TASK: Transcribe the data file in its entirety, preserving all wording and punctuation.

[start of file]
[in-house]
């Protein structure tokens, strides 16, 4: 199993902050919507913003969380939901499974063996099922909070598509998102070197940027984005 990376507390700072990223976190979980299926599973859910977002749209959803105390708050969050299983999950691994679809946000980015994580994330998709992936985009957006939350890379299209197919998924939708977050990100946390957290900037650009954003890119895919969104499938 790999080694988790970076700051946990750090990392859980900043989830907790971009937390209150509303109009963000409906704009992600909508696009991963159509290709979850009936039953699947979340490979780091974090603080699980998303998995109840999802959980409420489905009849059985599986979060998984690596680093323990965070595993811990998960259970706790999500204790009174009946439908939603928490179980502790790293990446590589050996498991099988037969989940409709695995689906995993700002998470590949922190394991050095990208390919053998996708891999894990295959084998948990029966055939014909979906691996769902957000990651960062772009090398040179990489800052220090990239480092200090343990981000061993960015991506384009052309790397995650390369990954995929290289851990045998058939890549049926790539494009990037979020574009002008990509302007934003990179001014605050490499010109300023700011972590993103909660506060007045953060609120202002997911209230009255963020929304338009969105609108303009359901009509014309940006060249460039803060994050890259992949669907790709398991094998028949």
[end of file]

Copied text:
[in-house]
């Protein structure tokens, strides 16, 4: 199993902050919507913003969380939901499974063996099922909070598509998102070197940027984005 990376507390700072990223976190979980299926599973859910977002749209959803105390708050969050299983999950691994679809946000980015994580994330998709992936985009957006939350890379299209197919998924939708977050990100946390957290900037650009954003890119895919969104499938 790999080694988790970076700051946990750090990392859980900043989830907790971009937390209150509303109009963000409906704009992600909508696009991963159509290709979850009936039953699947979340490979780091974090603080699980998303998995109840999802959980409420489905009849059985599986979060998984690596680093323990965070595993811990998960259970706790999500204790009174009946439908939603928490179980502790790293990446590589050996498991099988037969989940409709695995689906995993700002998470590949922190394991050095990208390919053998996708891999894990295959084998948990029966055939014909979906691996769902957000990651960062772009090398040179990489800052220090990239480092200090343990981000061993960015991506384009052309790397995650390369990954995929290289851990045998058939890549049926790539494009990037979020574009002008990509302007934003990179001014605050490499010109300023700011972590993103909660506060007045953060609120202002997911209230009255963020929304338009969105609108303009359901009509014309940006060249460039803060994050890259992949669907790709398991094998028949």